Being Catholic

Sunday 20, Year A (20 Aug 2023)

So welcome to Saint John the Evangelist Catholic Church!

Now, what does it actually mean to be a Catholic Church?

Catholic means universal. Universal means everyone. Everyone is included.

It dates back to St Cyril of Jerusalem in the early 2nd century. It was the first recorded use of this term catholic. And I guess it was very different from the Jewish community, which was ethnically geographically focused on one particular community. You have people like Isaiah who are predicting and prophesying that there will come a time when the borders of Judaism will extend beyond just one people and one nation, but that didn’t really happen in the 1000 years of that First Temple, Second Temple period.

But once Christianity came onto the scene, people began to move beyond just the boundaries of one ethnic group, and so the church began to include people from other nations, other people, people like us, people that weren’t in that original family. And so this invitation began to spread and people began to be attracted to the message of Jesus. And so people began to realise that this church was no longer bounded by one particular kind of people. It was indeed a Catholic Church. It was a universal church.

But for us, I think there is this, this continuing kind of sense – well, we’re okay being part of the Catholic Church. But do we actually make others welcome? Do we actually allow others to have space and room at the table?

It was a question that Pope Francis addressed when at World Youth Day 2 weeks ago at the opening mass on the Thursday night, when the Pilgrims are all welcomed together for the official start of the World Youth Day pilgrimage. Pope Francis threw aside his prepared homily for the occasion. And he spoke to the young people, inviting them, reminding them that everybody is included in this Catholic Church. And he got the young people to cry out. You know who is included everyone. And in Spanish it’s todos, todos, todos. Everyone is included. Everyone is welcome.

But I said that wasn’t something that was very Jewish and its outlook; it’s a kind of experience. So even though Isaiah makes that declaration that they will come; there will be a time when it’s not just the Jewish people, people who are part of that covenant family, who will be able to come to the temple, come and worship the foreigners too, will be welcome. And he just simply says as long as they keep the Sabbath, as long as they follow the basic teachings and rules of the Jewish community. They all be welcome. To this temple to be a place where all can pray.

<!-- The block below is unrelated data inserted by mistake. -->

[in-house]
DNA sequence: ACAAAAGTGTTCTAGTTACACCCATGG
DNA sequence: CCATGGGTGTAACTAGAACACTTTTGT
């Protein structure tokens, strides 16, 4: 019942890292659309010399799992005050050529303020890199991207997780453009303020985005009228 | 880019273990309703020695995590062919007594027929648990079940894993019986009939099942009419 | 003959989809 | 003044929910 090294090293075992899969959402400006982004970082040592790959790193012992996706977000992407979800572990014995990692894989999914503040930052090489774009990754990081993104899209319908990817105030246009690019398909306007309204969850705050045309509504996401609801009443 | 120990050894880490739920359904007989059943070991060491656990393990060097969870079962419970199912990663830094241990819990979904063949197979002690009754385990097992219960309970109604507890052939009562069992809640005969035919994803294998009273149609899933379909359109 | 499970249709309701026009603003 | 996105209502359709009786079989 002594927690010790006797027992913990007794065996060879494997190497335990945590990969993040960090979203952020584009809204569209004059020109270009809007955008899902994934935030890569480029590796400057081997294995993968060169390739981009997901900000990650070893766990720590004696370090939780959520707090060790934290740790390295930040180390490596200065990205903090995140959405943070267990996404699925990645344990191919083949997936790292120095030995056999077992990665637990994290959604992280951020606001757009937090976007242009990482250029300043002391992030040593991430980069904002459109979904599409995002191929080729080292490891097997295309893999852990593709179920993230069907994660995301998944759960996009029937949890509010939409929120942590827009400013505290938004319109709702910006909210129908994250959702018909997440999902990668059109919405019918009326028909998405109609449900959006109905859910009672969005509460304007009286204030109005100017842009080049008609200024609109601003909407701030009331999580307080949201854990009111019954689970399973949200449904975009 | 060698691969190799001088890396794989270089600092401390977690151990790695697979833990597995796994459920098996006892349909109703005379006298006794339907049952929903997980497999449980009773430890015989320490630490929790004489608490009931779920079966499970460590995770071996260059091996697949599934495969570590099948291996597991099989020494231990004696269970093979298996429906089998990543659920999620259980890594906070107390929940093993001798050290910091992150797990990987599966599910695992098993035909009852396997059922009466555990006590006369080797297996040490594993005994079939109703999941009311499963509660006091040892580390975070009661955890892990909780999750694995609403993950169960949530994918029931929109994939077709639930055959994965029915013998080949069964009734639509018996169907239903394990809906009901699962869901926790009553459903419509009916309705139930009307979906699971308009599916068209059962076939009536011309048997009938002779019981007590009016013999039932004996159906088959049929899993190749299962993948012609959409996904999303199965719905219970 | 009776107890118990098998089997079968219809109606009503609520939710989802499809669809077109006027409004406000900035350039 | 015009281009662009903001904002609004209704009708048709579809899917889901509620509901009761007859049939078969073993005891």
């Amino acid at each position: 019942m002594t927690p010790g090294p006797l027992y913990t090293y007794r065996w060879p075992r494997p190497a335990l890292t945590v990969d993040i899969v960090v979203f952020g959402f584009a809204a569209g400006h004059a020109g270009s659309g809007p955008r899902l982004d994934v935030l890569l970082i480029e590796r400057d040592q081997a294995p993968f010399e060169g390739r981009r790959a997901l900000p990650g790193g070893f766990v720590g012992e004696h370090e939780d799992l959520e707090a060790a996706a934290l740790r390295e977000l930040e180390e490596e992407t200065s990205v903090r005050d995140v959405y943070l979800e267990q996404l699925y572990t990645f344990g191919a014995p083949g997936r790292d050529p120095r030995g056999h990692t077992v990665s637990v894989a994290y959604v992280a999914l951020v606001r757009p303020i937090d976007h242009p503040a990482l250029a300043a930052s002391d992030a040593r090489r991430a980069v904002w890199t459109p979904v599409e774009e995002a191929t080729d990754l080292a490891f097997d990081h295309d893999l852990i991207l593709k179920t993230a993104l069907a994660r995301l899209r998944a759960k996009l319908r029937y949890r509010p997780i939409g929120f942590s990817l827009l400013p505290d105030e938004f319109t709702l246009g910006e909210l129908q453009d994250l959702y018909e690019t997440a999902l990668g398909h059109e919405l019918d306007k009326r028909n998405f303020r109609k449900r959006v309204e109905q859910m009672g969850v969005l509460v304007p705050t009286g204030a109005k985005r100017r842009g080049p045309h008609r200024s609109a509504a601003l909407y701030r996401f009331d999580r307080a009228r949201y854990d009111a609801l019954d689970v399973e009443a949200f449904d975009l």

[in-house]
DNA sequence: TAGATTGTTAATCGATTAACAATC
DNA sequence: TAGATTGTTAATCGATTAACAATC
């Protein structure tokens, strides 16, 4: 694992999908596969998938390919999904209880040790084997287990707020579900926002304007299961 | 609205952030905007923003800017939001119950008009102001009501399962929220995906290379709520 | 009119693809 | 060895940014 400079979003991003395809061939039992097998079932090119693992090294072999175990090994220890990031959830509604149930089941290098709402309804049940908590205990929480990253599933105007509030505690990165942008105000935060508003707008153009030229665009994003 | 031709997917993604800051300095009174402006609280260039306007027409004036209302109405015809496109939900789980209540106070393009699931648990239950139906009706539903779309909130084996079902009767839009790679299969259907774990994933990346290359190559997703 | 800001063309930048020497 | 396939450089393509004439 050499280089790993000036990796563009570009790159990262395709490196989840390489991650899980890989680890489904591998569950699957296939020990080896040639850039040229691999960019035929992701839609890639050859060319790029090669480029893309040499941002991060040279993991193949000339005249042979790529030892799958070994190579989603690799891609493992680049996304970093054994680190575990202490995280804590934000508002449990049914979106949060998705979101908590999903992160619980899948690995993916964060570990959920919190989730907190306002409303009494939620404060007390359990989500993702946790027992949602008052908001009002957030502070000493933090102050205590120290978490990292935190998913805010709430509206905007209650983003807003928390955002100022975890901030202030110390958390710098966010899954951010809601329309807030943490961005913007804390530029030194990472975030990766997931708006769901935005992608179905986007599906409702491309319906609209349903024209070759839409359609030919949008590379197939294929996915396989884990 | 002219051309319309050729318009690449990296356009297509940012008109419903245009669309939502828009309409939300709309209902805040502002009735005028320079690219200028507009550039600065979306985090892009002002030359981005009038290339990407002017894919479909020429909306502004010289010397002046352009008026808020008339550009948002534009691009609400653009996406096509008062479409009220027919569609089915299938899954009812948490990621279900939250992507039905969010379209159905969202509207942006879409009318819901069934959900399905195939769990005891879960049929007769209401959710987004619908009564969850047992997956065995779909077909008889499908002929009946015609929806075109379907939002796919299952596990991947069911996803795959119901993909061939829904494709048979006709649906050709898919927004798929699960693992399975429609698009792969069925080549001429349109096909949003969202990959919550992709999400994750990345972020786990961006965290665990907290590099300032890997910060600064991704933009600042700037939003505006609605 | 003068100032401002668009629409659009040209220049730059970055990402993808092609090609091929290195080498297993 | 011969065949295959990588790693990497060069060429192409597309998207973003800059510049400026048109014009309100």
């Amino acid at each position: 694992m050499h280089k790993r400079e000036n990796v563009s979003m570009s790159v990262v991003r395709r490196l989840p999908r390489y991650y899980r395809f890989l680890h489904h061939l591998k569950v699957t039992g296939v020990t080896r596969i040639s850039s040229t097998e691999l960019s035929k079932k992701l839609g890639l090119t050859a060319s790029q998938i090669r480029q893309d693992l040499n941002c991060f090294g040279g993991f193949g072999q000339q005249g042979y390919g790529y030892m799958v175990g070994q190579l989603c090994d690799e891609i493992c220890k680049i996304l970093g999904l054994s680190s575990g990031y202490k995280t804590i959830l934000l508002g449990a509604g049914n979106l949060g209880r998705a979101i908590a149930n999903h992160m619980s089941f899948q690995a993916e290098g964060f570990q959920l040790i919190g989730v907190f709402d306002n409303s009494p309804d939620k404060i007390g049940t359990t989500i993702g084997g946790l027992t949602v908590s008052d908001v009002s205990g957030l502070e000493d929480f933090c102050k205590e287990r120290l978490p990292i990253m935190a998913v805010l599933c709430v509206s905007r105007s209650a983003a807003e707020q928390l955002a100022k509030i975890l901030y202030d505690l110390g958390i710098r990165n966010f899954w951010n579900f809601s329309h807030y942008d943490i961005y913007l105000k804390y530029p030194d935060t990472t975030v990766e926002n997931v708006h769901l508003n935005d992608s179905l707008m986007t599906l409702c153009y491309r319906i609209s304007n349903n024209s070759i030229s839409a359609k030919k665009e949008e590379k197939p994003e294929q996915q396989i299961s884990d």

It will be a House of prayer. But again, that’s a challenging place to find ourselves well. What is the criteria? What does it mean to be part of this family? And it seems it’s something that Jesus himself is struggling with.

In the few passages before we have our gospel today, he’s having these confrontations, as he often does with the Jewish leaders and the Pharisees and the scribes, and they’re saying to him, you know, your disciples aren’t doing the right thing cause they’re not keeping the Sabbath. So this very rule that Isaiah sets as being necessary for membership. And Jesus is getting really frustrated with these people and there’s all this exchange and dialogue that’s taking place. And it seems that one of the reasons he’s leaving from this Jewish area to go to a Pagan area – is to get away from all of those narrow minded people who these boundaries, that people, who would say no, there’s only one way to be Jewish. One way to be part of the family of god’s people.

And then what happens? He is confronted by this woman, an outsider, a foreigner, someone who is completely outside of the Jewish community. This Canaanite woman, one of the traditional enemies of the Jewish people, cries out to him and it calls out. For mercy and healing.